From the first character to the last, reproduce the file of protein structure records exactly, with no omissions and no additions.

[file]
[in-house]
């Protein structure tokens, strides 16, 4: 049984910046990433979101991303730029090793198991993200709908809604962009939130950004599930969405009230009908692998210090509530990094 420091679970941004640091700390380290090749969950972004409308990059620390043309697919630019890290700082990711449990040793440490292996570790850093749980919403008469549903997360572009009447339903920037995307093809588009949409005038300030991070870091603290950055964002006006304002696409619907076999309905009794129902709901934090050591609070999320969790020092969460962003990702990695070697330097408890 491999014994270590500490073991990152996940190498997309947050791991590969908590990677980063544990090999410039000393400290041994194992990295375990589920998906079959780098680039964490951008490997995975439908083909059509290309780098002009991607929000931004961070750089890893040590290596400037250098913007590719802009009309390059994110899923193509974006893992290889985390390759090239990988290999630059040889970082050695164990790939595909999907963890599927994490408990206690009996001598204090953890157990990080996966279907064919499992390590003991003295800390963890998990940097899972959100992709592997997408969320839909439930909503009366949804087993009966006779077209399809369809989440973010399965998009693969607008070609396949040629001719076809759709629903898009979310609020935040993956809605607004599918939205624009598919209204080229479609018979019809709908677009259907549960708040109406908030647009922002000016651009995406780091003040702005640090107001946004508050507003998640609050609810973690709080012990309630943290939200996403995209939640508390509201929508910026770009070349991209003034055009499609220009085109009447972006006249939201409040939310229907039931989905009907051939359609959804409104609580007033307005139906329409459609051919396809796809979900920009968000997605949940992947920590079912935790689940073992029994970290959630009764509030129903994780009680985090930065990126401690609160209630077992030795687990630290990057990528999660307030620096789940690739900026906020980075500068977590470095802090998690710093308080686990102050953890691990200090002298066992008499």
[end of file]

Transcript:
[in-house]
């Protein structure tokens, strides 16, 4: 049984910046990433979101991303730029090793198991993200709908809604962009939130950004599930969405009230009908692998210090509530990094 420091679970941004640091700390380290090749969950972004409308990059620390043309697919630019890290700082990711449990040793440490292996570790850093749980919403008469549903997360572009009447339903920037995307093809588009949409005038300030991070870091603290950055964002006006304002696409619907076999309905009794129902709901934090050591609070999320969790020092969460962003990702990695070697330097408890 491999014994270590500490073991990152996940190498997309947050791991590969908590990677980063544990090999410039000393400290041994194992990295375990589920998906079959780098680039964490951008490997995975439908083909059509290309780098002009991607929000931004961070750089890893040590290596400037250098913007590719802009009309390059994110899923193509974006893992290889985390390759090239990988290999630059040889970082050695164990790939595909999907963890599927994490408990206690009996001598204090953890157990990080996966279907064919499992390590003991003295800390963890998990940097899972959100992709592997997408969320839909439930909503009366949804087993009966006779077209399809369809989440973010399965998009693969607008070609396949040629001719076809759709629903898009979310609020935040993956809605607004599918939205624009598919209204080229479609018979019809709908677009259907549960708040109406908030647009922002000016651009995406780091003040702005640090107001946004508050507003998640609050609810973690709080012990309630943290939200996403995209939640508390509201929508910026770009070349991209003034055009499609220009085109009447972006006249939201409040939310229907039931989905009907051939359609959804409104609580007033307005139906329409459609051919396809796809979900920009968000997605949940992947920590079912935790689940073992029994970290959630009764509030129903994780009680985090930065990126401690609160209630077992030795687990630290990057990528999660307030620096789940690739900026906020980075500068977590470095802090998690710093308080686990102050953890691990200090002298066992008499």